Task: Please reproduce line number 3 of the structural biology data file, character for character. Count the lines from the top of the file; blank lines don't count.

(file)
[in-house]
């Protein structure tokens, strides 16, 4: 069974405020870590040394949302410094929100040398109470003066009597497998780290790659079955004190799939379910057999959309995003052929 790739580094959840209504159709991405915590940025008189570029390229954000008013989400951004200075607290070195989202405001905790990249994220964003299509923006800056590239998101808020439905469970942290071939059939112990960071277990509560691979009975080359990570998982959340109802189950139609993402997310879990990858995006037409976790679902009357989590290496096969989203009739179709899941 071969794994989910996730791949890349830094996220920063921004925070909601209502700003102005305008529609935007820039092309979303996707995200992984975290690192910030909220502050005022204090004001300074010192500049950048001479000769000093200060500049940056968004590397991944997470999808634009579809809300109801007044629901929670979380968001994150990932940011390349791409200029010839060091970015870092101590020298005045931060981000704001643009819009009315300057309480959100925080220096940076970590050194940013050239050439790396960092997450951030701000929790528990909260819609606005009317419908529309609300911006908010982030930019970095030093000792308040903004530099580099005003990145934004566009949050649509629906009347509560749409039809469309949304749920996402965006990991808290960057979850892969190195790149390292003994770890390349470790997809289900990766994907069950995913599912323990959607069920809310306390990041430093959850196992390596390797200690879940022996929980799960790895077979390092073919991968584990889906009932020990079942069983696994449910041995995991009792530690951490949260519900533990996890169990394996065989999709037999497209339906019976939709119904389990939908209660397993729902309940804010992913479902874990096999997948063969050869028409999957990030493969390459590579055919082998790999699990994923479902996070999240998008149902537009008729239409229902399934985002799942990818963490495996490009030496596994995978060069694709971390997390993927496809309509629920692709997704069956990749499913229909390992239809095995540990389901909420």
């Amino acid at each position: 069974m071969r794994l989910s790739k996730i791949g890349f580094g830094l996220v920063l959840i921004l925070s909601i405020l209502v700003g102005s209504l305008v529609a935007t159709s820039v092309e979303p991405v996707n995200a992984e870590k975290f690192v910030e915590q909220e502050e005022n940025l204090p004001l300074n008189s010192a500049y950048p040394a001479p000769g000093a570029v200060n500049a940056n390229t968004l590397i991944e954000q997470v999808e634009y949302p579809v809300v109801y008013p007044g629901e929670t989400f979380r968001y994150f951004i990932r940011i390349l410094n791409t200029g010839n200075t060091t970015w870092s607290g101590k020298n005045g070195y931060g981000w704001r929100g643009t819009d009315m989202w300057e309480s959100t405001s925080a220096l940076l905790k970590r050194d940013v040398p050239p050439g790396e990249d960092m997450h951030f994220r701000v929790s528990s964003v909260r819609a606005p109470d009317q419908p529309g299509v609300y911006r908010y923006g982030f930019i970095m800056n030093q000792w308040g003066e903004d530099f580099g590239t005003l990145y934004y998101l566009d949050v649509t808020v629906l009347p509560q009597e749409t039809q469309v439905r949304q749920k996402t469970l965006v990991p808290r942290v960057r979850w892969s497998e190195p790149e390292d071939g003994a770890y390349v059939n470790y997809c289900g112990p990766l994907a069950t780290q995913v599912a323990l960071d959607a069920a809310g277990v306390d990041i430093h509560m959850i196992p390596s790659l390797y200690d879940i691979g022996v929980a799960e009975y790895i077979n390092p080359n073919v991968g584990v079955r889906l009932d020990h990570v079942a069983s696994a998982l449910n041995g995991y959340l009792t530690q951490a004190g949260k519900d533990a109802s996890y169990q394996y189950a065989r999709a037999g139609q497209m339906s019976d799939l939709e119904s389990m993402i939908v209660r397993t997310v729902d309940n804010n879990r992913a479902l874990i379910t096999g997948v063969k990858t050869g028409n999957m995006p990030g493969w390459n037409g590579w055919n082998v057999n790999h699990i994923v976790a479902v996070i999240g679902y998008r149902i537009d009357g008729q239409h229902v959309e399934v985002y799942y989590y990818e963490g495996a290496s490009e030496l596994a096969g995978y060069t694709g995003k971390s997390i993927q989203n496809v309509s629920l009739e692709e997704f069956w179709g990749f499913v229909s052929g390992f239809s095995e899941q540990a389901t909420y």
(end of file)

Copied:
């Amino acid at each position: 069974m071969r794994l989910s790739k996730i791949g890349f580094g830094l996220v920063l959840i921004l925070s909601i405020l209502v700003g102005s209504l305008v529609a935007t159709s820039v092309e979303p991405v996707n995200a992984e870590k975290f690192v910030e915590q909220e502050e005022n940025l204090p004001l300074n008189s010192a500049y950048p040394a001479p000769g000093a570029v200060n500049a940056n390229t968004l590397i991944e954000q997470v999808e634009y949302p579809v809300v109801y008013p007044g629901e929670t989400f979380r968001y994150f951004i990932r940011i390349l410094n791409t200029g010839n200075t060091t970015w870092s607290g101590k020298n005045g070195y931060g981000w704001r929100g643009t819009d009315m989202w300057e309480s959100t405001s925080a220096l940076l905790k970590r050194d940013v040398p050239p050439g790396e990249d960092m997450h951030f994220r701000v929790s528990s964003v909260r819609a606005p109470d009317q419908p529309g299509v609300y911006r908010y923006g982030f930019i970095m800056n030093q000792w308040g003066e903004d530099f580099g590239t005003l990145y934004y998101l566009d949050v649509t808020v629906l009347p509560q009597e749409t039809q469309v439905r949304q749920k996402t469970l965006v990991p808290r942290v960057r979850w892969s497998e190195p790149e390292d071939g003994a770890y390349v059939n470790y997809c289900g112990p990766l994907a069950t780290q995913v599912a323990l960071d959607a069920a809310g277990v306390d990041i430093h509560m959850i196992p390596s790659l390797y200690d879940i691979g022996v929980a799960e009975y790895i077979n390092p080359n073919v991968g584990v079955r889906l009932d020990h990570v079942a069983s696994a998982l449910n041995g995991y959340l009792t530690q951490a004190g949260k519900d533990a109802s996890y169990q394996y189950a065989r999709a037999g139609q497209m339906s019976d799939l939709e119904s389990m993402i939908v209660r397993t997310v729902d309940n804010n879990r992913a479902l874990i379910t096999g997948v063969k990858t050869g028409n999957m995006p990030g493969w390459n037409g590579w055919n082998v057999n790999h699990i994923v976790a479902v996070i999240g679902y998008r149902i537009d009357g008729q239409h229902v959309e399934v985002y799942y989590y990818e963490g495996a290496s490009e030496l596994a096969g995978y060069t694709g995003k971390s997390i993927q989203n496809v309509s629920l009739e692709e997704f069956w179709g990749f499913v229909s052929g390992f239809s095995e899941q540990a389901t909420y």